As noted in previous posts, the mobile market “stabilized” recently, in that every other suitable product has been discontinued, and I decided to get an Android device. To that end, as of a week ago I am the proud(?) owner of a HTC Doubleshot, marketed as the MyTouch 4G Slide in the US.
I’m generally pretty pleased with it — my Google appendage is back! My decent media player is back! All else is minor. — but there are some noteworthy things about the device itself, and a week’s worth of posts about things that are very wrong (and a few things that are right) with Android. I’m reserving judgement on T-Mobile for a little longer than the rest of the device for fear of Telco lies, but between how much better their plans were than what Sprint/AT&T/Verizon (in order of increasingly crappy offerings) were offering, and my low expectations for telecom companies, they’ll have to fuck up pretty thoroughly to disappoint. I’ll be following that format; the rest of this post is about the device itself, several following posts will be about Android in short bile-filled spurts, not because I hate it, but because it is the most promising surviving platform and I want it to improve.
Device Notes (HTC’s Fault):
+ The camera is spectacular. 8MP sensor, 3.96mm 1:2.2 lens, responsive, and gives me as much control as a Canon point and shoot without CHDK. It does rest on the ring around the lens when sitting on a flat surfaces, which is a little disconcerting but seems to have been designed for.
+ The finish on the device surface is wonderful. One of those particle-impregnated synthetic rubbers that feels soft and grippy, and is nearly indestructible. Kind of like the Thinkpad finish, actually.
? The keyboard is mostly good – I couldn’t find a clear picture of it when I was shopping, so here one is –
The buttons are separated enough to be easy to press, and tactile enough to be practical to touch type with your thumbs on, but it is excessively offset to the right of the phone (desktop style qwerty with no ; or ‘) which makes it a little awkward, and some of the dedicated button choices are dumb. It seems that keyboard remapping is still a little touchy, but eventually I’ll probably reclaim “www/.com” and the “genius button” into more useful things, like pipes and angle brackets. The keyboard also has a nice gentle backlight, and a pair of little white LEDs to indicate the state of the bucky bits (Shift and Alt), which is an unexpected nicety.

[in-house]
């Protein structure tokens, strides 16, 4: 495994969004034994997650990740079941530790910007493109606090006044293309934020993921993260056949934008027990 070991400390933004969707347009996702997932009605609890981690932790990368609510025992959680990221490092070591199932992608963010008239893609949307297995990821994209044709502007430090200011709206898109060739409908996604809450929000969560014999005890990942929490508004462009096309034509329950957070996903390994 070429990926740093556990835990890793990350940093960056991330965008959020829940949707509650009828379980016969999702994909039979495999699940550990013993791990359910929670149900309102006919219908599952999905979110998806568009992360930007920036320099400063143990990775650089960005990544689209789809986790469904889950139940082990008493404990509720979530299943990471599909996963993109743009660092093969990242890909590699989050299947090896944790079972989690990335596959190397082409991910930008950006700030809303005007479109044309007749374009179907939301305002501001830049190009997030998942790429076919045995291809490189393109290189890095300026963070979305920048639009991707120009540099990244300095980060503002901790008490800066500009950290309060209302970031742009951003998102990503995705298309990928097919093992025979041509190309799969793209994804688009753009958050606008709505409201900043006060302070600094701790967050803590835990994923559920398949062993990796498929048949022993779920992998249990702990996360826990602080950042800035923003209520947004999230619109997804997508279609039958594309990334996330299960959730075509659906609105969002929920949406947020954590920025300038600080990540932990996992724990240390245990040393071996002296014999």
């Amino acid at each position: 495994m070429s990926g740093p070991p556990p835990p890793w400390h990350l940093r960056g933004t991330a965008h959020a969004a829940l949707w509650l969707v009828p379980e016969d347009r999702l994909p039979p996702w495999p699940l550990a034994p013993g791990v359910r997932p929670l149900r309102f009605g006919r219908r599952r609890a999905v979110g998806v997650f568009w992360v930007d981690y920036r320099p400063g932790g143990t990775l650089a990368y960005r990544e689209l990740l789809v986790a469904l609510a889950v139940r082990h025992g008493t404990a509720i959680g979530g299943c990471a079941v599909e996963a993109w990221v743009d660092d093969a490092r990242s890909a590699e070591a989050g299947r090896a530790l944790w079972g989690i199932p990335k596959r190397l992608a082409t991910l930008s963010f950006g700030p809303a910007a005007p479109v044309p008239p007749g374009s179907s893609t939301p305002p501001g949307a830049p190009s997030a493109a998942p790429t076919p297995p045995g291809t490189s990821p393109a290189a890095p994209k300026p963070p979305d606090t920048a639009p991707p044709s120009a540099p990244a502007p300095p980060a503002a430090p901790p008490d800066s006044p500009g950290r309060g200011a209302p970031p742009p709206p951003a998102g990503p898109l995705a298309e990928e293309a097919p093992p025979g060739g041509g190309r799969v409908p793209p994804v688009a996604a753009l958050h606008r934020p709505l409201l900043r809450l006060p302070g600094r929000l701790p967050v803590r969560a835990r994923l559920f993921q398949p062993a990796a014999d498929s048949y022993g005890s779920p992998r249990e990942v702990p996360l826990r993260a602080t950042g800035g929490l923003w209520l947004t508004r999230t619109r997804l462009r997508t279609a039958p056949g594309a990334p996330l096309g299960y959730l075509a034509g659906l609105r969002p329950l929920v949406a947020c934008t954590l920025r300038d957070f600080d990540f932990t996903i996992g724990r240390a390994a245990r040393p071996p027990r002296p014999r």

– The “optical trackball” thing is unresponsive and inprecice. I don’t know if it is this one in particuar, or the mechanism in general, but coupled with the capacitive touchscreen it makes fine manipulation tasks unnecessarily difficult. At least it isn’t a nipple mouse.
? The screen brightness range is “very bright” through “eye searing.” Great for sunlight, but it eats the battery at an absurd rate. Somewhat software overrideable, but the Sense and 3rd party brightness controls don’t quite get along, and it isn’t clear how much can be saved by reducing brightness.
+ This thing is, generally speaking, absurdly fast. 2×1.2Ghz cores and 768Mb of RAM was a decent workstation less than a decade ago, and this nestles comfortably into my hand.
+ It really is a pretty respectable media player. Google’s music app is quite usable, the sound quality isn’t noticeably deficient, it is yet to misunderstand context on a volume button press, and it has a helpful “pause music on headphone remove” feature to help with multitasking.
Device Notes (Not HTC’s Fault):
* I’m in the minority on this, but I actually prefer good resistive touchscreens to the capacitive mechanism currently in vogue. There are these wonderful non-occluding precision pointing devices on your hand called “fingernails,” and it would be nice to be able to use them instead of covering the thing you are trying to interact with with your finger. That said, no one seems to be making decent resistive screens anymore, so it is a moot point.
* The 3.5mm TRRS connector happens to be standard (Tip/Ring/Ring/Sleeve =Left/Right/Mic/Gnd). Unfortunately, almost all headsets in the US use the purposely opposite of standard order Apple uses (Left/Right/Gnd/Mic). Plugging in Apple-order headphones causes it to think there is a TV-Out cable and make angry feedback noises. One of these things should fix it, but there is a standard for a reason. Not HTC’s fault that Apple decided to be dicks, but Lenovo used Apple’s order on my laptop, so it is super inconvenient.
It isn’t clear yet how battery life and device durability are. I haven’t damaged it in the week I’ve had it, and my usage patterns haven’t stabilized so there has been a factor of two range on how long it went before asking to be plugged in. The good news is it looks like it can survive about eight hours of being fiddled with compulsively (Battery life extnsion lesson: Don’t play Angry Birds if you want your battery to last. This concludes the battery life extension lesson.) My father got the same device, so I should have a pretty good reference for how different usage patterns affect it once both ours’ stabilize.